Following roughly two hours of deliberations on Tuesday afternoon, the Senate voted 32-1 to acquit Justice Beth Walker in her impeachment trial. Senator Stephen Baldwin (D-Greenbrier), was the lone vote to impeach Walker.
After the vote, the Senate recessed for 15 minutes to consider a resolution, before returning to adopt Senate Resolution 205 . The resolution publicly reprimands Walker.
Earlier Tuesday, Mike McKown, the former state budget director who now works in the state auditor’s office, was the final witness to testify in the trial. McKown described to lawmakers how flat the state budget was over the years in question, as the Supreme Court continued to spend freely.
Delegate John Shott then gave his closing statement on behalf of the House Managers. He argued that the Supreme Court was infected with a sense of entitlement and that Walker wasted no time joining the party. He again went over the taxpayer funded lunches, the hired opinion at a cost of $10,000, and the $130,000 office renovation.
Walker's attorrney Mike Hissam argued that Walker, as a new member of the court, did her best to right the ship and change the culture of entitlement.
The Senate is adjourned until Oct. 15 at 9 a.m.
The first of four scheduled impeachment trials, this one concerning Justice Beth Walker, began at 9 a.m. today in the Senate chamber.
The proceedings began with acting Chief Justice Paul T. Farrell giving the senators, who are acting as the jury in the court of impeachment, instructions. He directed them to remain impartial, stay off social media, and refrain from discussing the facts of the case among one another prior to the deliberations portion of the trial.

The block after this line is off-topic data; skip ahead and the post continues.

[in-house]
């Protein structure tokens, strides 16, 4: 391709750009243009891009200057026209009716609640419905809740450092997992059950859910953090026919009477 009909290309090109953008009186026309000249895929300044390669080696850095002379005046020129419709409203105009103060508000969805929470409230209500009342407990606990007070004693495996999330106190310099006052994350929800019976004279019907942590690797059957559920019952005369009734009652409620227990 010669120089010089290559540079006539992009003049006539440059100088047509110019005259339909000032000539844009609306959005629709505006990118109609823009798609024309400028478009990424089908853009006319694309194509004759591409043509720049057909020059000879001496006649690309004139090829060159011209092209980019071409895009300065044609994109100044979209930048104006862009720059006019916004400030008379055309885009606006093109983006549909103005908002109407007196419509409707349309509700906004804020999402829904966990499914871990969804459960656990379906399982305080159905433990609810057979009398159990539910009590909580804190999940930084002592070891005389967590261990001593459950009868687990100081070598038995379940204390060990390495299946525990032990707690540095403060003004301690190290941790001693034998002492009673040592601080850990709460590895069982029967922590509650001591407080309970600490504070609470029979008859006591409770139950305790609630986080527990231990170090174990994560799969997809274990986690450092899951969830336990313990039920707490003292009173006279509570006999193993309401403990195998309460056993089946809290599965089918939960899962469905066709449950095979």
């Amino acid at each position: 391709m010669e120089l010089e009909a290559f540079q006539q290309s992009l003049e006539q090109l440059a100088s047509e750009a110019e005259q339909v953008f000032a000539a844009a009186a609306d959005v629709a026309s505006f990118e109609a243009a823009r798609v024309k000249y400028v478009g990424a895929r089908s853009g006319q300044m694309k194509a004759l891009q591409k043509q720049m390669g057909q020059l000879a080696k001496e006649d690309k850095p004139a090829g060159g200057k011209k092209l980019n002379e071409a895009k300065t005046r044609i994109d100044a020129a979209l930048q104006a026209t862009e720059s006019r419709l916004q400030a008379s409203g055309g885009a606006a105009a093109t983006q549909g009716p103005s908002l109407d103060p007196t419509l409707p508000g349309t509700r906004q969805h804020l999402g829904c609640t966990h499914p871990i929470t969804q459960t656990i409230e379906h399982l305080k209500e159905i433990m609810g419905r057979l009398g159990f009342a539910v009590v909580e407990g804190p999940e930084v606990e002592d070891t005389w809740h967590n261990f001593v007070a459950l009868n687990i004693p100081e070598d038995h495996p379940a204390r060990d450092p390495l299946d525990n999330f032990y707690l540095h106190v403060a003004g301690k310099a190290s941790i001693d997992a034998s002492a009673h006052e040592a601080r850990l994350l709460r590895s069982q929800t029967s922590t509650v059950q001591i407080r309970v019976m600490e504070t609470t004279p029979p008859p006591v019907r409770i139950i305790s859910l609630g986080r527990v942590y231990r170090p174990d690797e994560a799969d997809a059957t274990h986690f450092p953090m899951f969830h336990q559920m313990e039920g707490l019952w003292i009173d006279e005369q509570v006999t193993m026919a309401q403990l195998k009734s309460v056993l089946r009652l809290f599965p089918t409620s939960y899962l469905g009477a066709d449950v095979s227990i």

Farrell quickly denied Walker’s motion to dismiss the impeachment charge against her.
Walker was the first witness to testify. She fielded questions from House Judiciary Chairman John Shott, who is presenting the House’s case on behalf of the House Managers. A portion of Shott’s line of questioning focused on working lunches brought in for justices and staff on days when the court heard cases or met to discuss opinions and other court business.
Walker reiterated multiple times that she regrets participating in the lunches, but does not view them as illegal. Walker also noted that she promptly paid back one-fifth of the expenses related to the lunches for 2017, her first year on the court.
When asked about hiring outside counsel to write an opinion for her, Walker testified that she was working with two law clerks rather than the standard practice four, and that one of those two was on maternity leave. She instructed the court to hire Barbara Allen, who now is the court’s administrative director, to write the opinion for her at a cost of $10,000. Walker testified her staff costs were lower than any of the other justices.
Shott also asked Walker about the $130,000 renovation to her office that came only a few years after former Justice Brent Benjamin had spent $264,000 remodeling the same space. Walker expressed regret for the remodel, saying she should have reassessed the project.
During his opening statements, Walker’s attorney Mike Hissam, argued his client “did not engage in any conduct that would justify the extraordinary remedy of removing her from office against the will of the voters.”
Hissam also argued that Article of Impeachment XIV, the only article Walker is charged with, is confusing. He called it "everything and nothing" and referred to it as "a catch-all mishmash of all sorts of administrative practices, many of which Beth never had anything to do with."
In discussing impeachment under cross examination from Hissam, Walker said she views impeachable offenses as stealing, lying and corruption. She contends she never engaged in any of that behavior.
Other witnesses for the House Managers included: Justin Robinson, Director of the Post Audits Division for the West Virginia Legislature, Sue Racer-Troy, the CFO for the WV Supreme Court of Appeals, and JB McCuskey, State Auditor of West Virginia.
The House Managers have one additional witness scheduled to testify tomorrow at 9 a.m. Following that testimony, the defense will put on its case.
The Senate and the Impeachment Court have adjourned until tomorrow at 9 a.m.